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The Loss Of Individuality In The Strive For Power: Aldous Huxley's Brave New World

1620 words - 6 pages

The love of Power and its grasp on humanity is exemplified in Aldous Huxley’s Brave New World. In Huxley’s dystopian society, access to power is limited; it is allowed only to those who have been conditioned to gain it. "We also predestine and condition. We decant our babies as socialized human beings, as Alphas or Epsilons, as future sewage workers or […] future Directors of Hatcheries." Power in Brave New World initiates from eliminating choice but also from giving the illusion of choice, thus, erasing any conception of choice. In other words, it allows people to miss the freedom they don't have; in this case, such control is exerted through pre-conditioning. The struggle for power in Brave New World clarifies how one can forget their principles while losing any sense of individualism they may have once had. With the reaffirmation and the deconstruction of gender roles in Brave New World, Huxley explains how the temptation of power can manipulate one to discard all semblance of individuality. This is done through the characters of Bernard Marx, Mustapha Mond, and John the Savage. The desire for power has the ability to corrupt the mind and cause one’s moral ground to crumble. It strips one of their ethics and individuality because in the pursuit of power they lose themselves.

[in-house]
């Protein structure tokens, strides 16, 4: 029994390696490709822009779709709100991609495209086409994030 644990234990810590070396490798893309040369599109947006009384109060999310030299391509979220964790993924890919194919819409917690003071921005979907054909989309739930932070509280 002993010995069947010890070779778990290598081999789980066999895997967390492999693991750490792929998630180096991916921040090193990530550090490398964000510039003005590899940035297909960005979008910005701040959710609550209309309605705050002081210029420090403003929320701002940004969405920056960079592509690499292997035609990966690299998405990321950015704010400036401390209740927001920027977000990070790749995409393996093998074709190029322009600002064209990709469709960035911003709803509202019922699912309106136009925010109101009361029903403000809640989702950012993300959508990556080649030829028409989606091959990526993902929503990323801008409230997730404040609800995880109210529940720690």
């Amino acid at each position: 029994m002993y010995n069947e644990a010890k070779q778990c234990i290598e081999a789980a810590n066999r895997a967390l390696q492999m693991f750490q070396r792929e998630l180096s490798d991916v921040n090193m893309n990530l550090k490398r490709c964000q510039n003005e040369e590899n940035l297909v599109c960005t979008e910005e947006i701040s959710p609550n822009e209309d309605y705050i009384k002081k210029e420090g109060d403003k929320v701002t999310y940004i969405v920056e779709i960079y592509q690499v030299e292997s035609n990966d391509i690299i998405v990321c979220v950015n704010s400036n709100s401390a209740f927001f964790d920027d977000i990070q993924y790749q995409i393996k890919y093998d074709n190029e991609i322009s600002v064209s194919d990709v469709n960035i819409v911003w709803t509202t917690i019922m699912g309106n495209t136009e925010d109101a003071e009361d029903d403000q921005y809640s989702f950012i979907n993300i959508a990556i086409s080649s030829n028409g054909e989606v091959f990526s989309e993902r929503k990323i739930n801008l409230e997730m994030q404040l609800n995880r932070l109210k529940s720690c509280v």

In Brave New World, people are not born, instead, they are created through Bokanovsky's Process, "a series of arrests of development" by which millions of eggs bud and form a nearly endless supply of human embryos (Huxley 6). Before a person is even contrived, workers at the Conditioning Centre determine his appearance, his level and function in society, and even his intelligence. Incidentally, bokanovskification is "one of the major instruments of social stability" (Huxley 7). With the very creation of humans reduced to the mere semblance of a production assembly line, there can be no individuality; people are not even given the choice of what they want to be. The caste system provides a stable foundation for this new society. Instead of creating a struggle between the lower and upper classes, the lower castes Epsilons, Deltas and Gammas are conditioned to be so unintelligent as to be content with where they are and what they do. On the other hand, the upper castes Betas and Alphas are intelligent enough to be able to understand, and, in theory, overthrow the whole system. Hypnopaedia provides them moral and social education, a basis of concepts that are repeatedly pounded into their heads through sleep hypnosis: “Till at last the child's mind is these suggestions, and the sum of the suggestions is the child's mind. And not the child's mind only. The adult's mind too-all his life long. The mind that judges and desires and decides-made up of these suggestions. But all these suggestions are our suggestions!...The greatest moralizing and socializing force of all time.” (Huxley 28) Instead of possessing their own beliefs, people are forced to conform to the universal rules of...

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